“Are there any vaginas in the house?!”
I laughed along with 14,000 other women (and a smattering of men) as Eve Ensler stated the obvious at the Women’s Conference at the Long Beach Convention Center last Tuesday.
The sixth-annual event, hosted by California First Lady Maria Shriver and Governor Arnold Schwarzenegger, brought celebrities and world leaders together to focus attention on issues that matter to women—like a higher-minded version of ABC’s The View.
There was no little irony for me in covering the event, which focused largely on the difficulties many women face in the “superwoman” act of balancing career and family. Earlier that morning, I planted my two young children (one sick) in front of the TV so that I could squeeze in a shower before the babysitter arrived. As a working mom, my superwoman powers are often nowhere in sight.
But when I arrived at the Women’s Conference, there were my heroes: Madeleine Albright, Geena Davis, Annie Leibovitz, Caroline Kennedy, Paula Zahn, and many more, and the spirit of the day was infectious.
“I love the smell of estrogen in the morning,” said Katie Couric. Here was a woman who raised her two daughters and continued to interview world leaders after her husband died of colorectal cancer in 1998.
The Women’s Conference is a day for us to dress up and come together to discuss what’s really going on behind the façade. And as I looked at the sea of women around me, I realized that other women probably faced much bigger challenges in their day than a kid home with a cold. How did they handle it?
Time and again, speakers addressed the difficulty of balancing work and motherhood and spoke of the need for women to act as a community. “I think there’s a special place in hell for women who don’t help each other,” said Albright, the former Secretary of State.
Zahn, the former CNN news anchor, spoke about how she felt guilty one day early in her career about asking her boss if she could leave the office for a few hours to take her daughter to the doctor. Albright, who has three grown daughters, echoed the sentiment: “I think every woman’s middle name is ‘Guilt.’”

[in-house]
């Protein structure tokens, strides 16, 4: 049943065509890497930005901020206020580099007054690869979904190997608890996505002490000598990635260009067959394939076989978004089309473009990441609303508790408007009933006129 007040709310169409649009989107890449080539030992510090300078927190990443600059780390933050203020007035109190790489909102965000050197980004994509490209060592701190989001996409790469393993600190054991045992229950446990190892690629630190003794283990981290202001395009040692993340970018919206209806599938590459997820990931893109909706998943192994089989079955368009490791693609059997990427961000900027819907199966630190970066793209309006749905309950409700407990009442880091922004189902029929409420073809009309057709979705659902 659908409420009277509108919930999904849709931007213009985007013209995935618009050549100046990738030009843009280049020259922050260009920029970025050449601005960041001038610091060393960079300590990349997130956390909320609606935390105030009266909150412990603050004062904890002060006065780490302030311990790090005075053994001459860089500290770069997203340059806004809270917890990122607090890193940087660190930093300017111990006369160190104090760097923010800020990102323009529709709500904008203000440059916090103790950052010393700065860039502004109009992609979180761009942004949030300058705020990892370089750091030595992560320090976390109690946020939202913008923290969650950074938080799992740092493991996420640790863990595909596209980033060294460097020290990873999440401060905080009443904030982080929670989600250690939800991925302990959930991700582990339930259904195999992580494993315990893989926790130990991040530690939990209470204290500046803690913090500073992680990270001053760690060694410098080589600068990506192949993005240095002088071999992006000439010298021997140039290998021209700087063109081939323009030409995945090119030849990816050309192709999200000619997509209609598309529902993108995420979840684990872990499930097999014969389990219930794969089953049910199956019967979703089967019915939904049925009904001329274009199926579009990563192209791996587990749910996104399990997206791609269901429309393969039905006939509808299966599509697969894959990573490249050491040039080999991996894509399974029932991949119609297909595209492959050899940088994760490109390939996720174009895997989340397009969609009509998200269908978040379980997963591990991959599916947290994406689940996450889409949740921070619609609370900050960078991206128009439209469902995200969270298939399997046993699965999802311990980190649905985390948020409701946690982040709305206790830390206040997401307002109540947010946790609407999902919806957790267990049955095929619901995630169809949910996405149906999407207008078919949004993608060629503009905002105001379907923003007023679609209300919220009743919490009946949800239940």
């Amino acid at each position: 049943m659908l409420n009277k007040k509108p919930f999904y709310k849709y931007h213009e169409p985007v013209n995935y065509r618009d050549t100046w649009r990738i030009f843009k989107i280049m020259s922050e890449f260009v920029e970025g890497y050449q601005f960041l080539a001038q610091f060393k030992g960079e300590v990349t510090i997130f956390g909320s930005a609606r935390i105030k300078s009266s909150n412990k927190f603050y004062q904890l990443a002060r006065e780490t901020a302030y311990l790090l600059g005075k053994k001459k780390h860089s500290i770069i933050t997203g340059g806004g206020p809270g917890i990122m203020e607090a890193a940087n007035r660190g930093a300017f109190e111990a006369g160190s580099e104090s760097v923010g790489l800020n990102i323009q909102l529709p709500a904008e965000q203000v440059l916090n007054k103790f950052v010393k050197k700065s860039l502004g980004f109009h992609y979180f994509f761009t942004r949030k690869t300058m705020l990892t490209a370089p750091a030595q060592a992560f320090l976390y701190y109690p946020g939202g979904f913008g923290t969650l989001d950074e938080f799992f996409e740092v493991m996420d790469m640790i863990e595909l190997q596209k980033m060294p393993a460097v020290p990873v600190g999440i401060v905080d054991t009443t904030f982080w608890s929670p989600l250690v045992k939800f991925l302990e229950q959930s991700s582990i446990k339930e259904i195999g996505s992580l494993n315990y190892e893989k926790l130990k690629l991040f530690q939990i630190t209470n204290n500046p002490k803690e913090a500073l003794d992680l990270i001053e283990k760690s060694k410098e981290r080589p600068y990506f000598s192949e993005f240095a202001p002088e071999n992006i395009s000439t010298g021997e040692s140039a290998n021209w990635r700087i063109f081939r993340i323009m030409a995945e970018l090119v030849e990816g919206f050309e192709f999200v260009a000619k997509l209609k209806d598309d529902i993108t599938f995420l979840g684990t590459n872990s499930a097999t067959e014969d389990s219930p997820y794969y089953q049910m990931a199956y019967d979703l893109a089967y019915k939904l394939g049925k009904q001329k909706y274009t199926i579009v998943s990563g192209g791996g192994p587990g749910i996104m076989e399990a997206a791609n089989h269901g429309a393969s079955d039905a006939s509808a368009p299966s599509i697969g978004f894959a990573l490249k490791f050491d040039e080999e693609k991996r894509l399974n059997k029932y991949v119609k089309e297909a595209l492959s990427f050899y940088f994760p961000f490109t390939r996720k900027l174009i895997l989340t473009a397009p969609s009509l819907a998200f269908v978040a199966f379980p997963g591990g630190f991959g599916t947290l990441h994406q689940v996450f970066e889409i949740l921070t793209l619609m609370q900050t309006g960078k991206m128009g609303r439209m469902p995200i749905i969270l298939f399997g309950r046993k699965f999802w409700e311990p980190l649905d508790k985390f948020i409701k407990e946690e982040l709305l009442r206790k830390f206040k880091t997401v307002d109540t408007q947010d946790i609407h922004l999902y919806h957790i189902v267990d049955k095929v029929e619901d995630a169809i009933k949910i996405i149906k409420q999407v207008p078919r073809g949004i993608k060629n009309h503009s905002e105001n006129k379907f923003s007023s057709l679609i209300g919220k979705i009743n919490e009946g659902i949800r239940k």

The conference also featured a dramatic session on “Overcoming the Unimaginable,” in which former kidnapping victim Elizabeth Smart spoke about her abduction from her home in Salt Lake City, Utah, in 2002.
Ensler, author of the award-winning The Vagina Monologues, reminded the audience of the danger girls and women still face around the world. Ensler, who is also the founder of V-Day, a global movement to end violence against women and girls, beseeched females to stop trying to please everyone, and instead to try to provoke, to “listen to the voice inside you that might want something different.”
When Shriver hosted a panel on “Grief, Healing and Resilience,” things got somber. The panel included Lisa Niemi, who spoke publicly for the first time since her husband, Patrick Swayze, died of pancreatic cancer in September. It also included two women who have lost sons: Center for American Progress Senior Fellow Elizabeth Edwards, whose 16-year-old son Wade died in a car accident in 1996, and actress Susan Saint James, whose 14-year-old son Ted died in a plane crash in 2004. Shriver herself has recently experienced enormous loss. Her beloved mother, Eunice Kennedy Shriver, and her uncle, Senator Edward Kennedy, died in August.
After that tear-jerking session, I headed to “The Village,” a product suite in the exhibit hall where I could stop by the Target booth for free mini-manicures and makeovers or, forgetting everything I’ve ever learned about the importance of positive female body images, I could purchase a special edition convention Barbie for $50.
The evening concluded with the presentation of the annual Minerva Awards, honoring women who have made an impact in their communities and in the world. Honorees included Agnes Stevens, whose “School on Wheels” provides tutoring for homeless kids; Helen Devore Waukazoo, co-founder of the American Indian Friendship House; Dr. Kathy Hull, founder of the residential pediatric hospice George Mark Children’s House; and Dr. Jane Goodall, whose environmental and humanitarian youth program, “Roots and Shoots,” has nearly 150,000 members in 110 countries.
Alicia Keys, who works with the “Keep a Child Alive” organization to provide anti-retroviral medication to children with HIV/AIDS in Africa, ended the event on a lovely note. “Let’s bring a kinder sensibility to the planet we live on,” she said before sitting down at a grand piano to play and sing—what else? — “Superwoman.”
As I was leaving, I noticed two women struggling to wheel an enormous, half-dismantled statue of breasts (clad in a giant bra) out of the arena. I want to say I heeded Albright’s advice and helped them with their boob problem, but I didn’t. I had a sick kid at home. I headed for the parking lot, ready to hang up my wrinkled superwoman cape for the day.